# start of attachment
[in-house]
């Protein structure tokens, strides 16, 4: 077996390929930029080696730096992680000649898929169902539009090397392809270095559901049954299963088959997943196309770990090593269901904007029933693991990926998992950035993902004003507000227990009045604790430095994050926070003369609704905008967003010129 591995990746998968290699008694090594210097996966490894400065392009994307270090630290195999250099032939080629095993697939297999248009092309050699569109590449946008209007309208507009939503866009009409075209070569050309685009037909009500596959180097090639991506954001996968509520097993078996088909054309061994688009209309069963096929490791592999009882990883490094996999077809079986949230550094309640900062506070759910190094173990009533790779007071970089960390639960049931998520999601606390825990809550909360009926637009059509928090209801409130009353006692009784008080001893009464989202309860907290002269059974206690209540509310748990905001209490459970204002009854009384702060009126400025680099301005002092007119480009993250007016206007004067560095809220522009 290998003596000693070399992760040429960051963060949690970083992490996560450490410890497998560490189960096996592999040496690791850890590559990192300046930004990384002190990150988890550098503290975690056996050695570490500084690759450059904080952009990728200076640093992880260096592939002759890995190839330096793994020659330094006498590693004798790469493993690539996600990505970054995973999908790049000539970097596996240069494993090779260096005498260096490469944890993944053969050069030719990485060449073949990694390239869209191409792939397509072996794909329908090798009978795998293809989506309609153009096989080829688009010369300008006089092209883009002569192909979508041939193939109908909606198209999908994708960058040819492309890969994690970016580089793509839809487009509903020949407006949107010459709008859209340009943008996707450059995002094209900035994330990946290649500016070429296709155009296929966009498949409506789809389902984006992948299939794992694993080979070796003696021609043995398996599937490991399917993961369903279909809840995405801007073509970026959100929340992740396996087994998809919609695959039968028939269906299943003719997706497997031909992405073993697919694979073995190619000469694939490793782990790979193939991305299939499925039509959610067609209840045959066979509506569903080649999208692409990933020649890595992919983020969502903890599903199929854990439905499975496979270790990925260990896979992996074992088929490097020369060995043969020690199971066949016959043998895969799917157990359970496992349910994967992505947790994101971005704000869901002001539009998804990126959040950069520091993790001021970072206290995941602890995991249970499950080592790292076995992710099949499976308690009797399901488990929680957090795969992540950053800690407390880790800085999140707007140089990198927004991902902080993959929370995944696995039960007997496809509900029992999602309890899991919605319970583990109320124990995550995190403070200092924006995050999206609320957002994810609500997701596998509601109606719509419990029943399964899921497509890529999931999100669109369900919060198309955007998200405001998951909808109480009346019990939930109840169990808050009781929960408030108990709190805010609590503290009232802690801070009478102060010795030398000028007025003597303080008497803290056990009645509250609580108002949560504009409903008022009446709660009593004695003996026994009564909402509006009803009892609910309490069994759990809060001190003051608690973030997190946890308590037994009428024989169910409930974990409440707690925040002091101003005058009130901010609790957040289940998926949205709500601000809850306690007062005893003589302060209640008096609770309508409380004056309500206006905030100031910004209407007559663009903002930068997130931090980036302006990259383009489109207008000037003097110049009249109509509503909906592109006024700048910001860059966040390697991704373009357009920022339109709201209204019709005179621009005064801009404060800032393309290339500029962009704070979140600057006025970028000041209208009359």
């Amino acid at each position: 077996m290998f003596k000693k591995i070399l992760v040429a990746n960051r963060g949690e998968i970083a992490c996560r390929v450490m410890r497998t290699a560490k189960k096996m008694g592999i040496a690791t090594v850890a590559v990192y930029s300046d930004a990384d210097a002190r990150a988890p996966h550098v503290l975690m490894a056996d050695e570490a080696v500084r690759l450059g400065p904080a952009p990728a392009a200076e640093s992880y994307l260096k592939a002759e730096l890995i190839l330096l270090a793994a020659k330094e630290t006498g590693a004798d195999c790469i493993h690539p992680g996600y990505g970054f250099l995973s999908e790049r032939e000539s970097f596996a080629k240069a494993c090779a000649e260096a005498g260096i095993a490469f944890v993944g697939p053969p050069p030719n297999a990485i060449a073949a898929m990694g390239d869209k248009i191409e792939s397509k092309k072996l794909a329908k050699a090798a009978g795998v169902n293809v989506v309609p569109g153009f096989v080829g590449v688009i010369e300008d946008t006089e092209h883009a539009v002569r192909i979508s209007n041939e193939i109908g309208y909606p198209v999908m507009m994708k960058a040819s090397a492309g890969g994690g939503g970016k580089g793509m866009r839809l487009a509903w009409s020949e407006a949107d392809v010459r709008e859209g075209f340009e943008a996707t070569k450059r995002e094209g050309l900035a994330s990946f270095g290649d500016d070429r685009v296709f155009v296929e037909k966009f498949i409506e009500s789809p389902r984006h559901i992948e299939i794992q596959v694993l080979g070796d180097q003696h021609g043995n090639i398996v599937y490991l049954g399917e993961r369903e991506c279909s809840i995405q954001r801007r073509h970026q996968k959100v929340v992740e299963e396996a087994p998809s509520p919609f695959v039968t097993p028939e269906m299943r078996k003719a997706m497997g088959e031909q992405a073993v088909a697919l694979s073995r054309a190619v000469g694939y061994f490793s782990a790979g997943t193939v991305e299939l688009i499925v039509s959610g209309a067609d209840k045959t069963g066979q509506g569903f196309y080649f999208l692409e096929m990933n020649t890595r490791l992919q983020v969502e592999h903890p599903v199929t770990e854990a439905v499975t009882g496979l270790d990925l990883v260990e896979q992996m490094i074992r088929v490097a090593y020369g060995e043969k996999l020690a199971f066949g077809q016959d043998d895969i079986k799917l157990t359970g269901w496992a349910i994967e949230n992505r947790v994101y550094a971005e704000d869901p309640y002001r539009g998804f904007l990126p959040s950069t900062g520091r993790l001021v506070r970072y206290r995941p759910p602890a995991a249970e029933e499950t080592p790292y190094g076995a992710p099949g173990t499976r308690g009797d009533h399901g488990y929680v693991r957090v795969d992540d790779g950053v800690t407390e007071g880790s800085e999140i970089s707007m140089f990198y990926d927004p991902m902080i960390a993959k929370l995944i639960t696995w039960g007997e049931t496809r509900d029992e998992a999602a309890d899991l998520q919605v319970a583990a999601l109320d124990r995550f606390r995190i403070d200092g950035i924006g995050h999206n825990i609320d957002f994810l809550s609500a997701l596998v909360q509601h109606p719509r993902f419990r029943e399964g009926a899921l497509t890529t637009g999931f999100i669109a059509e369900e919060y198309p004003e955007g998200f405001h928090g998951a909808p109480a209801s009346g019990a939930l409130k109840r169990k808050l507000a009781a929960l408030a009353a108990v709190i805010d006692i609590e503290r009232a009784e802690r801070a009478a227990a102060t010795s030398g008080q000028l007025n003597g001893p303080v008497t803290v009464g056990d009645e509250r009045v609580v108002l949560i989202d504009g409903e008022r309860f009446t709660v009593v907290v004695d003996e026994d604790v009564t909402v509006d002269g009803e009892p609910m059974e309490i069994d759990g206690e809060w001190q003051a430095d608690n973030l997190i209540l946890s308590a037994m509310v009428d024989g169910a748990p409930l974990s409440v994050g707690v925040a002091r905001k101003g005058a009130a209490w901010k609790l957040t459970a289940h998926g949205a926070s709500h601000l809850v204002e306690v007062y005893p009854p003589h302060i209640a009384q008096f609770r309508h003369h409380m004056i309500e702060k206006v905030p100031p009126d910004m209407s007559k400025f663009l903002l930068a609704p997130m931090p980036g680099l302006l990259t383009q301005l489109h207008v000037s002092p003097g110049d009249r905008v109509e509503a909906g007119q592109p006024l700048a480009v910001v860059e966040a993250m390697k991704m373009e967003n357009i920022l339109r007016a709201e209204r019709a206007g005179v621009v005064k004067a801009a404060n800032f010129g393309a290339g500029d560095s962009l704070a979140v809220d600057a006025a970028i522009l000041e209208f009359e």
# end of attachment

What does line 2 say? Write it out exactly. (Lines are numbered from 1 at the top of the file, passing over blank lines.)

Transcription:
């Protein structure tokens, strides 16, 4: 077996390929930029080696730096992680000649898929169902539009090397392809270095559901049954299963088959997943196309770990090593269901904007029933693991990926998992950035993902004003507000227990009045604790430095994050926070003369609704905008967003010129 591995990746998968290699008694090594210097996966490894400065392009994307270090630290195999250099032939080629095993697939297999248009092309050699569109590449946008209007309208507009939503866009009409075209070569050309685009037909009500596959180097090639991506954001996968509520097993078996088909054309061994688009209309069963096929490791592999009882990883490094996999077809079986949230550094309640900062506070759910190094173990009533790779007071970089960390639960049931998520999601606390825990809550909360009926637009059509928090209801409130009353006692009784008080001893009464989202309860907290002269059974206690209540509310748990905001209490459970204002009854009384702060009126400025680099301005002092007119480009993250007016206007004067560095809220522009 290998003596000693070399992760040429960051963060949690970083992490996560450490410890497998560490189960096996592999040496690791850890590559990192300046930004990384002190990150988890550098503290975690056996050695570490500084690759450059904080952009990728200076640093992880260096592939002759890995190839330096793994020659330094006498590693004798790469493993690539996600990505970054995973999908790049000539970097596996240069494993090779260096005498260096490469944890993944053969050069030719990485060449073949990694390239869209191409792939397509072996794909329908090798009978795998293809989506309609153009096989080829688009010369300008006089092209883009002569192909979508041939193939109908909606198209999908994708960058040819492309890969994690970016580089793509839809487009509903020949407006949107010459709008859209340009943008996707450059995002094209900035994330990946290649500016070429296709155009296929966009498949409506789809389902984006992948299939794992694993080979070796003696021609043995398996599937490991399917993961369903279909809840995405801007073509970026959100929340992740396996087994998809919609695959039968028939269906299943003719997706497997031909992405073993697919694979073995190619000469694939490793782990790979193939991305299939499925039509959610067609209840045959066979509506569903080649999208692409990933020649890595992919983020969502903890599903199929854990439905499975496979270790990925260990896979992996074992088929490097020369060995043969020690199971066949016959043998895969799917157990359970496992349910994967992505947790994101971005704000869901002001539009998804990126959040950069520091993790001021970072206290995941602890995991249970499950080592790292076995992710099949499976308690009797399901488990929680957090795969992540950053800690407390880790800085999140707007140089990198927004991902902080993959929370995944696995039960007997496809509900029992999602309890899991919605319970583990109320124990995550995190403070200092924006995050999206609320957002994810609500997701596998509601109606719509419990029943399964899921497509890529999931999100669109369900919060198309955007998200405001998951909808109480009346019990939930109840169990808050009781929960408030108990709190805010609590503290009232802690801070009478102060010795030398000028007025003597303080008497803290056990009645509250609580108002949560504009409903008022009446709660009593004695003996026994009564909402509006009803009892609910309490069994759990809060001190003051608690973030997190946890308590037994009428024989169910409930974990409440707690925040002091101003005058009130901010609790957040289940998926949205709500601000809850306690007062005893003589302060209640008096609770309508409380004056309500206006905030100031910004209407007559663009903002930068997130931090980036302006990259383009489109207008000037003097110049009249109509509503909906592109006024700048910001860059966040390697991704373009357009920022339109709201209204019709005179621009005064801009404060800032393309290339500029962009704070979140600057006025970028000041209208009359």